Amy Klobuchar has a bold plan for criminal justice reform. If it’s realized, within a month, tens of thousands of people could be freed from American prisons. And notably, this could be accomplished without the need for any congressional changes or reforms. Instead, Klobuchar will use the power of presidential pardon to roll back the mass incarceration that has resulted from the war on drugs.
It’s no secret that the U.S. has a prison problem. The nation incarcerates more people per capita that any other country in the world. Ultimately, it houses more than 20% of the world's prison population, despite the fact that the U.S. accounts for less than 5% of the world's population. All in all, the American criminal justice system keeps almost 2.3 million people confined, and drug offenses account for nearly half a million people.
In order to reduce these numbers, Klobuchar wants to establish a bipartisan clemency advisory board that would give recommendations on who deserves a presidential pardon or commutation. Today, clemency applications have to get through a seven step process. With these new changes, there would be just two, which would greatly expedite and improve processes.
To justify the action, Klobuchar turns to law professors Rachel E. Barkow, from New York University, and Mark Osler, from the University of St. Thomas in Minnesota. In a paper, they previously described what this clemency system could look like and how it would work from a technical perspective. And to silence the naysayers who feel that such reforms are unnecessary, Klobuchar referenced Josephine Ledesma.
Ledesma was a first-time, nonviolent drug offender who received the mandatory minimum sentence for her charges. That mandatory minimum sentence? Life in prison. Ledesma never used drugs. She never sold drugs. Rather, her crime was handing over money that she knew was being used for drugs. She served more than 24 years in federal prison before receiving clemency from President Barack Obama in 2016. Klobuchar notes that there are thousands of people like Ledesma who are still imprisoned, and she argues that they are only still imprisoned because of America’s malfunctioning clemency system.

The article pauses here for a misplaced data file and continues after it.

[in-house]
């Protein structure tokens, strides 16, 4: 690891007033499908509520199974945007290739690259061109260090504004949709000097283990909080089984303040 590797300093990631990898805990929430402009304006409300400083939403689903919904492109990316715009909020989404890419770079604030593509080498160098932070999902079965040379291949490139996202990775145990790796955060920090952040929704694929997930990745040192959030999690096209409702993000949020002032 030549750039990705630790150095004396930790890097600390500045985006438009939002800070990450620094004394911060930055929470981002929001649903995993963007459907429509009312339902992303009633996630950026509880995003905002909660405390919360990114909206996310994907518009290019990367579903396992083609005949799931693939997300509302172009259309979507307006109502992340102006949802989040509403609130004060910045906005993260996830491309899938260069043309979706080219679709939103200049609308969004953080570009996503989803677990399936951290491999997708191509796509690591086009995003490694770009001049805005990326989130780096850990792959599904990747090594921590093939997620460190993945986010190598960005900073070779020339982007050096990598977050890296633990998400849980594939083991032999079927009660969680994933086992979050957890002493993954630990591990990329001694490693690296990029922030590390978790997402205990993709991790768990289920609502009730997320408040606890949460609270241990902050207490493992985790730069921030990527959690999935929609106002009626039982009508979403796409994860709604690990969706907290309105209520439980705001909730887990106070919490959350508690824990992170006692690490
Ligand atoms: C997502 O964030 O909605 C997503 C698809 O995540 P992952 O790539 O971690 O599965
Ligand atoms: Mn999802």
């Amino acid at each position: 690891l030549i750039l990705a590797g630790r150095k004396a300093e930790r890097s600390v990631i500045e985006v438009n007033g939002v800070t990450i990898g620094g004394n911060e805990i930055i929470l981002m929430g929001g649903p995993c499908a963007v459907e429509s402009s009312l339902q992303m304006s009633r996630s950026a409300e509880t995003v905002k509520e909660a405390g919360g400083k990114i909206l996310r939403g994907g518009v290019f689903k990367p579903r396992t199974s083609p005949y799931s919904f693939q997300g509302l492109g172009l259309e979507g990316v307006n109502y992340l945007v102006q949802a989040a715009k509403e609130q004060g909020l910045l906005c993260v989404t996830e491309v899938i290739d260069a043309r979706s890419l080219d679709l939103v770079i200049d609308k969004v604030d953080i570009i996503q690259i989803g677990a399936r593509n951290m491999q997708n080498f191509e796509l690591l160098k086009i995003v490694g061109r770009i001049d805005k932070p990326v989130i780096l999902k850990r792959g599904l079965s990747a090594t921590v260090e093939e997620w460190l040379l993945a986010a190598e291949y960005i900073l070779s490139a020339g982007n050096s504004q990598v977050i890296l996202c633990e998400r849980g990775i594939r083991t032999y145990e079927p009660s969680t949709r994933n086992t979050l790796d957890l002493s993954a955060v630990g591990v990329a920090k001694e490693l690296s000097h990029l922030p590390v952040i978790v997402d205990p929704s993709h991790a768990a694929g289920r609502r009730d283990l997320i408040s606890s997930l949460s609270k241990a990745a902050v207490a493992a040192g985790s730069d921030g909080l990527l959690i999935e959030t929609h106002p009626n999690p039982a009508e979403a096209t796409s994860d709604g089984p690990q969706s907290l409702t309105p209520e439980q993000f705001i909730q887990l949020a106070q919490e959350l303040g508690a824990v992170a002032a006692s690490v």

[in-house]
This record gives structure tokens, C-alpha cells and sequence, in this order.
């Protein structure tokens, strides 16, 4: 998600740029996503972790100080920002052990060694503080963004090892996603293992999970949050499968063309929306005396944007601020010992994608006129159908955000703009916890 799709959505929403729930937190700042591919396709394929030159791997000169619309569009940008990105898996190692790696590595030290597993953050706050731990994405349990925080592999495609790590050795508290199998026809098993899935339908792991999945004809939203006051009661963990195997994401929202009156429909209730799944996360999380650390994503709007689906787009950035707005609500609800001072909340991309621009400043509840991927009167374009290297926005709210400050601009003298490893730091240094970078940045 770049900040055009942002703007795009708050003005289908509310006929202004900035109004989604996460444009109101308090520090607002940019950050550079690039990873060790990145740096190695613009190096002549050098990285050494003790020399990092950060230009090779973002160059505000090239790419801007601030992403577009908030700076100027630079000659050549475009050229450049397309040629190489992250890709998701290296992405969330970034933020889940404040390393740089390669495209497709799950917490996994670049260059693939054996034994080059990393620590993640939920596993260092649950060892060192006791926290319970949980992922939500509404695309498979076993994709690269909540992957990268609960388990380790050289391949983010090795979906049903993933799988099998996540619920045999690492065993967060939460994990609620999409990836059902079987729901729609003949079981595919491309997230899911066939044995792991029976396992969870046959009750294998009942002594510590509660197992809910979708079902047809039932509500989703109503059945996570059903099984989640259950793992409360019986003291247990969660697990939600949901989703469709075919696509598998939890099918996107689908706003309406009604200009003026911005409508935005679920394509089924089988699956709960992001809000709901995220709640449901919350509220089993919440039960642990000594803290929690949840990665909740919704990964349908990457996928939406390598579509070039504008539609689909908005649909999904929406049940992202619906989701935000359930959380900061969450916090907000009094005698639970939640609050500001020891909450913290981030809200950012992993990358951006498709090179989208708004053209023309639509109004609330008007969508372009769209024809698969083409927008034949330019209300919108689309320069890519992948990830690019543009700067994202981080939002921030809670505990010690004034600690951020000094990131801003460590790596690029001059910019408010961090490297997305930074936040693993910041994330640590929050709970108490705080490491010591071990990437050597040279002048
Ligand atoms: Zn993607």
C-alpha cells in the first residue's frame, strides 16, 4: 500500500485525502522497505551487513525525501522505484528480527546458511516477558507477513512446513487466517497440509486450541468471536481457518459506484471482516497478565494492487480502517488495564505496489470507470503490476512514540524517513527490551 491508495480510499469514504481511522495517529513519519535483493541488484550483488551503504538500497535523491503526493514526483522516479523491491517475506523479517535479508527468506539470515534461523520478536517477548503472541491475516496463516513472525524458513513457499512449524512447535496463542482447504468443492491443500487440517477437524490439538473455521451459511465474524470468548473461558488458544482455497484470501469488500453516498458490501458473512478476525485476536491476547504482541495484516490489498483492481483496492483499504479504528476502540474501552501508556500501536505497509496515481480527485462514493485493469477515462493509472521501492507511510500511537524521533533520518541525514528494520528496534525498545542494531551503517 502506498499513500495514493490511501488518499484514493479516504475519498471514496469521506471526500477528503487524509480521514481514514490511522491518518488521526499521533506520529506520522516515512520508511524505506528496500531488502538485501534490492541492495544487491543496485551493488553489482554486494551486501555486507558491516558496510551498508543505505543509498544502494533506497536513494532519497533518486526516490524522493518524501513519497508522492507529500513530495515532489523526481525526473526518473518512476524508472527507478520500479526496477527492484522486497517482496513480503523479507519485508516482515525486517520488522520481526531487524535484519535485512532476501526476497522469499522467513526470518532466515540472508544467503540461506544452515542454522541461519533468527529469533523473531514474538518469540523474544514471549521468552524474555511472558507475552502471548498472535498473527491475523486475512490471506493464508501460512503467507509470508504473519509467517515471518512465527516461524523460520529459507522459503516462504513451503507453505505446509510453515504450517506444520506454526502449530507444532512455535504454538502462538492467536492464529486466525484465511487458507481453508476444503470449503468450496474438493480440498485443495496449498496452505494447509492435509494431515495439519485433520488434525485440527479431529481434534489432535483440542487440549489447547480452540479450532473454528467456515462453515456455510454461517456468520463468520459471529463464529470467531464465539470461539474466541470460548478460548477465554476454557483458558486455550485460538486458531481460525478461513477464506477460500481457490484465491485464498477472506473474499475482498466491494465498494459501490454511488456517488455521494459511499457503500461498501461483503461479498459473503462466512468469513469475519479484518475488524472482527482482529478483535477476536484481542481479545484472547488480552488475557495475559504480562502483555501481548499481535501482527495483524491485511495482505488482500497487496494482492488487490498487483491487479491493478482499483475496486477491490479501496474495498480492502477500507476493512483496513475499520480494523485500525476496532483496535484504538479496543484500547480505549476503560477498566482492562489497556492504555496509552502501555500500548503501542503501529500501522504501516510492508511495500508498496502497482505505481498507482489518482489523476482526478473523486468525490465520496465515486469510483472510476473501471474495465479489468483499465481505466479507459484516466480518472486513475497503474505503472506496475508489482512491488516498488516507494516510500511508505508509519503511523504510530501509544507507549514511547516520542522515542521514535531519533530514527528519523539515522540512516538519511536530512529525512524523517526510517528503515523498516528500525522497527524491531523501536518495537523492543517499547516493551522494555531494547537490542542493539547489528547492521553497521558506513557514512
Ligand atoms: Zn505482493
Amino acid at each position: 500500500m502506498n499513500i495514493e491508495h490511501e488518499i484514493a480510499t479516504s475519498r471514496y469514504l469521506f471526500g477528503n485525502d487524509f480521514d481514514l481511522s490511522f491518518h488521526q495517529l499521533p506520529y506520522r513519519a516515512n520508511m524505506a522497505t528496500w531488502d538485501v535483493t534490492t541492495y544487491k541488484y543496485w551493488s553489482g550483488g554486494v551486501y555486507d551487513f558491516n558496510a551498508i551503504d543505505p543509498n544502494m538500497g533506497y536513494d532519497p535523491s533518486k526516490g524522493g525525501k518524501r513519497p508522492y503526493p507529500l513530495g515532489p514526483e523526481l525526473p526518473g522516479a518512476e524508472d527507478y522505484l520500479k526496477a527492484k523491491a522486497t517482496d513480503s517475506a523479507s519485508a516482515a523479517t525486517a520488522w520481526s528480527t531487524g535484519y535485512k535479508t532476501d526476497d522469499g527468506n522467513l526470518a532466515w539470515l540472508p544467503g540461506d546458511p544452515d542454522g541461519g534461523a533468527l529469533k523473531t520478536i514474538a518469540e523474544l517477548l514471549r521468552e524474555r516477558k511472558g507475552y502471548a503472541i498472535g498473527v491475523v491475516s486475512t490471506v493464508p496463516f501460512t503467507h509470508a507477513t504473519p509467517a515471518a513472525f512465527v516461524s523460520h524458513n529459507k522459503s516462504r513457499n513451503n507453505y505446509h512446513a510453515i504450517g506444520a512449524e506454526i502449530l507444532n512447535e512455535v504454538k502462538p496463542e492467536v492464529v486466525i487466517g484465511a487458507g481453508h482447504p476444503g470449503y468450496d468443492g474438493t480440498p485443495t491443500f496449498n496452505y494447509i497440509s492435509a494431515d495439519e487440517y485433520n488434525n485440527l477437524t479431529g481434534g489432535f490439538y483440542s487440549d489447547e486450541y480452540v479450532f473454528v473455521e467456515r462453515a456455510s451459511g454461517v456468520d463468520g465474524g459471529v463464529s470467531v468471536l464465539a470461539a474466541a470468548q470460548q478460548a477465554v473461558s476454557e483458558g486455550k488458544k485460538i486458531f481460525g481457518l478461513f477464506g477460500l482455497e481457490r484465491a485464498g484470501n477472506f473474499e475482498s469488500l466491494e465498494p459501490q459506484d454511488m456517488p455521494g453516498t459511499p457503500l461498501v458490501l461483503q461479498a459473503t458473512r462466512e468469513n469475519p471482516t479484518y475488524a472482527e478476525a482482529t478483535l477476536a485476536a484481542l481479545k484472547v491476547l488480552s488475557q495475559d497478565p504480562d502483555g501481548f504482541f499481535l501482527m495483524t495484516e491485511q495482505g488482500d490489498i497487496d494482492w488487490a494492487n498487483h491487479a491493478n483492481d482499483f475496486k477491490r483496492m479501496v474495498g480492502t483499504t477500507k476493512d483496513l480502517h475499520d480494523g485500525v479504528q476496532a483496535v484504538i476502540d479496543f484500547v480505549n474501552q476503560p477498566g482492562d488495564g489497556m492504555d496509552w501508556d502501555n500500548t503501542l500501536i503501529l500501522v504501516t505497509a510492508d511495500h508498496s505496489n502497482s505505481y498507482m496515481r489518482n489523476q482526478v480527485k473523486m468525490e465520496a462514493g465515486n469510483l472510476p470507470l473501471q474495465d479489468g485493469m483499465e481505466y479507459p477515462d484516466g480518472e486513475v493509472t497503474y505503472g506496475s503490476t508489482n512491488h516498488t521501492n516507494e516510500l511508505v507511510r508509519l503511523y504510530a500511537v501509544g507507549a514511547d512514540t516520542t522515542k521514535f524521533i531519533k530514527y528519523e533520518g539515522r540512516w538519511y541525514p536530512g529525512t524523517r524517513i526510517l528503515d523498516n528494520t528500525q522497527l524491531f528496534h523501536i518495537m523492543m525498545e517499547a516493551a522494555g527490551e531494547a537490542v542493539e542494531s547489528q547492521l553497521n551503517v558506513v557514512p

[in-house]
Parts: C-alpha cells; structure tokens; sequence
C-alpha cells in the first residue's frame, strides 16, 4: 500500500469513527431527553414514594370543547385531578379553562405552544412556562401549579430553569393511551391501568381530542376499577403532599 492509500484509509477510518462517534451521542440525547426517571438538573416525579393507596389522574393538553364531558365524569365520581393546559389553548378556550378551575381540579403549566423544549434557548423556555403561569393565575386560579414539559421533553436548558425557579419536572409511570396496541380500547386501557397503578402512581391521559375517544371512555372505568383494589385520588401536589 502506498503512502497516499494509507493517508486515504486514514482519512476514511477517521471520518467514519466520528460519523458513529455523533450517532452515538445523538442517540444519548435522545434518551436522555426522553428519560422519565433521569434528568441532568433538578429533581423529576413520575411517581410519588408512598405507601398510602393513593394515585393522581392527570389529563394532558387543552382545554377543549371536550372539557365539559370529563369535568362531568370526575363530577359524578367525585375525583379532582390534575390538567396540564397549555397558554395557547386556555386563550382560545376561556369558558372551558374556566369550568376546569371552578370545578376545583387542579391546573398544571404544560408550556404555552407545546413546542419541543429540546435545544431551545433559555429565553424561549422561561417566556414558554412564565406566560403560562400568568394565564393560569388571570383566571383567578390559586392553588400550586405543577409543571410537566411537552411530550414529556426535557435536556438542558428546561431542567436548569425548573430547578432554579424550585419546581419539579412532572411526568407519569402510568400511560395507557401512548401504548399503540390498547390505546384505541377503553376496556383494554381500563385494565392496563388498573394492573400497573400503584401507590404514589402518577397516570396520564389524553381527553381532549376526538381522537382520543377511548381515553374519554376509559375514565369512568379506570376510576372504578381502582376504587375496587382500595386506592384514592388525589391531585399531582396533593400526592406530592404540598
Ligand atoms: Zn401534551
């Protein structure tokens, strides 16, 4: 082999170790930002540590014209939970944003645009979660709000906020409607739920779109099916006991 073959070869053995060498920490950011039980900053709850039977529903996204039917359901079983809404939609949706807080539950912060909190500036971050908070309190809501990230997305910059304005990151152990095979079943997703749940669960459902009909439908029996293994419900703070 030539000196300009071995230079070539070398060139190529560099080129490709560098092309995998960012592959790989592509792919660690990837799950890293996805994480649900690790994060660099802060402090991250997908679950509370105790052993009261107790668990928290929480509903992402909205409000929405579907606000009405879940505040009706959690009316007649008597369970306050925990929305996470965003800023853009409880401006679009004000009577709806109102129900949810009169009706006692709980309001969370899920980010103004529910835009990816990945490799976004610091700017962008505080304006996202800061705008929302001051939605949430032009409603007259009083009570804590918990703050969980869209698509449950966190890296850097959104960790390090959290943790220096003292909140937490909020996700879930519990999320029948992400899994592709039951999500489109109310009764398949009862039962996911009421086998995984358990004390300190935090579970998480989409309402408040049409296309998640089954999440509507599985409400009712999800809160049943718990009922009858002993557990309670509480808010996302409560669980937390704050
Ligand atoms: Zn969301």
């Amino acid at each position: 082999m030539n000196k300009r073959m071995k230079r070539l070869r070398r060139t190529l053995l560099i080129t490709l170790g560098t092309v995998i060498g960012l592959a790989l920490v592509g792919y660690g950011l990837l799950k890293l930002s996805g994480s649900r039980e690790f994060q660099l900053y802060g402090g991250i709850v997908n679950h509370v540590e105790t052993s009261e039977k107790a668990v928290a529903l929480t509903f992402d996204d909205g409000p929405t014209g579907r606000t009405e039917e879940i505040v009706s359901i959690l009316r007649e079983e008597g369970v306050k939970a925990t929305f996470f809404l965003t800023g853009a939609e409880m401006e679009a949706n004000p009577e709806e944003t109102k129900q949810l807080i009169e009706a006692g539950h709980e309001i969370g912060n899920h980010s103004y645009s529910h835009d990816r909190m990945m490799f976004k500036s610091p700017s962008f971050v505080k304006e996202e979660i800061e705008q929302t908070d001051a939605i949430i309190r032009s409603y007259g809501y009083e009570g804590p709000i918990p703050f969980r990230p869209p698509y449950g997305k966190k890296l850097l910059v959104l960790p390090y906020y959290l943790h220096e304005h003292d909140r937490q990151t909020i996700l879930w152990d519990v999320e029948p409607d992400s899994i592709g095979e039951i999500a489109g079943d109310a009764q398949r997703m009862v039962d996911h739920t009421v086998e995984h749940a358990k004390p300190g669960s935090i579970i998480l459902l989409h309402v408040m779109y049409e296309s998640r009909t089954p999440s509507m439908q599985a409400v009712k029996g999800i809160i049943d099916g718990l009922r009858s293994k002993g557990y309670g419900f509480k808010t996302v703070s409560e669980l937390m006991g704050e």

Yet, while the number of people incarcerated for drug offenses is not insignificant, in order to end mass incarceration in America, reforms will have to go much farther than the “low hanging fruit” of nonviolent drug charges.
Instead of releasing people from prison after they are convicted, researchers who advocate for criminal justice reform state that we need to intervene before people become incarcerated. As a result, in addition to reforming our drug laws, experts assert that we need to invest in social services and community-based alternatives. Not only do these services benefit those with substance use issues and decrease their incarceration rates, they also assist people who are at risk of incarceration for other offenses.
Specifically, research indicates that Medicaid expansion has a notable impact on crime reduction, while investing in rehabilitative community programs has been shown to decrease the number of individuals who are incarcerated for technical violations of their probation. This last intervention is particularly important, as there are currently some 840,000 people on parole in the U.S. and a staggering 3.6 million people on probation.
In addition to the above, Klobuchar notes that we need to extend the First Step Act, which changed the overly harsh sentencing laws related to nonviolent drug offenders and reformed our federal prisons. The reforms in the First Step Act only apply to people who are held in federal prisons. As a result, the new law doesn't help nearly 90% of people who are incarcerated in state and local facilities.
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